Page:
Thanks to incentives, film projects realised in the Czech Republic brought in around USD 390 million to the economy last year, a record number that is double the amount raised in 2018, according to the Czech Film Fund. Aside from a return of part of their investment, producers also benefit from world-class film crews, a large array of well-preserved architecture and marked weather seasons.
In 2011, UNESCO proclaimed February 13 as World Radio Day. It is a celebration of radio as a powerful medium and its role in serving diverse communities of listeners worldwide and promoting their interests. To mark the occasion several partner radio stations held a debate on diversity and how it is reflected in their work. The debate was hosted by Radio Canada International and involved journalists from SWI Swiss.info, Radio Poland, Radio Romania International and Radio Prague International.
A new film called The Trap, which is due to premiere on Czech Television this Sunday, tells the tragic fate of the great Czech film and theatre actress Jiřina Štepničková who fell into a trap set by the communist secret police in the 1950s and was sentenced to 15 years in jail for attempting to flee the country with her four-year-old son. The communist hysteria surrounding the process was so great that many of Štepničková’s colleague actors and actresses signed a petition for her to be put to death for treason.
Prague City Hall is pushing ahead in its efforts to fight visual pollution in the Czech capital. After banning giant bubble blowers and ‘street artists’ wearing animal costumes from the city centre, Prague councillors have now focused on excessive commercial advertising and shop window design, which harm the visual image of the historical centre.
Screenshot, a new Prague art-house cinema and exhibition gallery, is the beloved brainchild of Iranian-born filmmaker and FAMU International grad Payam Razi, who stepped down as Radio Free Europe music editor in December to devote his energy to the “hybrid space”. All screenings, he says, are English-friendly “events” for film lovers eager for a festival-like, shared viewing experience. Screenshot is working with venerable Czech institutions such as the National Film Archive and Institute of Documentary film (KineDok) and the ongoing popular Írán:ci Film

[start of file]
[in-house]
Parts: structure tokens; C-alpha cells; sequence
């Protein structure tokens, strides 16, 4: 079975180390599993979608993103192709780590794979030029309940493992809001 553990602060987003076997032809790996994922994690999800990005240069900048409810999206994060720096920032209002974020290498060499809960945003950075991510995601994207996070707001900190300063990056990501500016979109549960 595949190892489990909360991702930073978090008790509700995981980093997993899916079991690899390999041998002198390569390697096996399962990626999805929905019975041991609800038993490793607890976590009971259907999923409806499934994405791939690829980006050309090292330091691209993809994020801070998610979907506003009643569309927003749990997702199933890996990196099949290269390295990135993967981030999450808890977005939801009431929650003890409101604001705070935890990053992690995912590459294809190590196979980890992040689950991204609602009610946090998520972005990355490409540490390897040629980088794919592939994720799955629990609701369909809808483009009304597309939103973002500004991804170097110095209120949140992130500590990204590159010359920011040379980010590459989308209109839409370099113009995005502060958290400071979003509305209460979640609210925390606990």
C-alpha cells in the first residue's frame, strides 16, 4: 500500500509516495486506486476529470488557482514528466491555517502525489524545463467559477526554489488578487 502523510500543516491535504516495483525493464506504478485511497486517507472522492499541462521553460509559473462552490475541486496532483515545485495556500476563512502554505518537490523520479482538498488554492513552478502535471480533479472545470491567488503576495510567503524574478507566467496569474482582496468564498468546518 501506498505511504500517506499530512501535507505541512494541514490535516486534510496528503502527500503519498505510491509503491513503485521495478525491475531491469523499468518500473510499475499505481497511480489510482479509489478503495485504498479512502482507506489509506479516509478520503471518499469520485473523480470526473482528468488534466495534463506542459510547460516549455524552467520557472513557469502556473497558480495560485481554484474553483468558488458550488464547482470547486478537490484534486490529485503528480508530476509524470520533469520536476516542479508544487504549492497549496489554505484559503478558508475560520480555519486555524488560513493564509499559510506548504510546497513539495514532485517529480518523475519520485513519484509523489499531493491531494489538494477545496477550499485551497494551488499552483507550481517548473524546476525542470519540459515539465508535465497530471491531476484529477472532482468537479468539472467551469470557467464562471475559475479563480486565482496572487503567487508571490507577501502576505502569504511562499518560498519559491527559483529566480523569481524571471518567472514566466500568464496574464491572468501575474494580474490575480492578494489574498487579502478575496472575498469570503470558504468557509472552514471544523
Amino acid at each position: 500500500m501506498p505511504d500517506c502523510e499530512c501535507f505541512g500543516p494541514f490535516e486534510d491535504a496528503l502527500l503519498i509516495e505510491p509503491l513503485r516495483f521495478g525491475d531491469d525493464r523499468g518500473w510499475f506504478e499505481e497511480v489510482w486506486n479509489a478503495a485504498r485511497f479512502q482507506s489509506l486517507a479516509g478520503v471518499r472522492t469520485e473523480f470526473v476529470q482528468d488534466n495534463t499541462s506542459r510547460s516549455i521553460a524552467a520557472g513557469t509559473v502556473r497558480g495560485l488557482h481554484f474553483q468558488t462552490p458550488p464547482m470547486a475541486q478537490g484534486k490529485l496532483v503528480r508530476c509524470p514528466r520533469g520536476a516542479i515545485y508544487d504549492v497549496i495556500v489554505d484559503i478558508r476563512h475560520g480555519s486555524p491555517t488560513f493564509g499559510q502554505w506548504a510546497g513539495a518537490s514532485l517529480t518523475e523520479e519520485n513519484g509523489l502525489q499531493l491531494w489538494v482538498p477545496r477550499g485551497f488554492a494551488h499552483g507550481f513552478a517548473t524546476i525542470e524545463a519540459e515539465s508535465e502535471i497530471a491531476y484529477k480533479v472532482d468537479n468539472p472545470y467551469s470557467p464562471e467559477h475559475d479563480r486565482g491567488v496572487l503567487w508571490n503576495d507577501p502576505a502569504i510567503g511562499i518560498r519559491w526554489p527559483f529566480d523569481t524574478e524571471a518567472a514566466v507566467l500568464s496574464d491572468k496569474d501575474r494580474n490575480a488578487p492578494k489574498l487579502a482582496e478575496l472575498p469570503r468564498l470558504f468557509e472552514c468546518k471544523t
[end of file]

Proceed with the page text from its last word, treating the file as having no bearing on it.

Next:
Dcera (Daughter), the puppet stop-motion movie created by FAMU student Daria Kashcheeva has been nominated for an Oscar in the category “best animated short“. It would be the latest and most significant in a series of awards that the 15- minute production has assembled over the past year. Meanwhile, The Painted Bird, written and directed by Václav Marhoul has missed out on the nomination for “best foreign film“.
The ninth annual Írán:ci Film Festival, this year under the theme of ‘Escape”, gets underway on Wednesday. Ahead of the opening, I spoke to festival cofounder and artistic director Kaveh Daneshmand about how the event has developed over the past decade, what to watch out for this year, and filmmaking in Iran before the revolution and in troubled times today.
One of the most compelling and stylish Czech films of 2019 was A Certain Kind of Silence, the feature debut from Michal Hogenauer. The largely English-language work depicts a Czech girl who becomes an au pair in an unnamed Northern European state only to discover her host family are members of a sinister sect. When we spoke, the conversation took in the challenges of shooting abroad and the ways in which directors can pander to festival programmers. But I first asked Hogenauer about the inspiration for the story in A Certain Kind of Silence.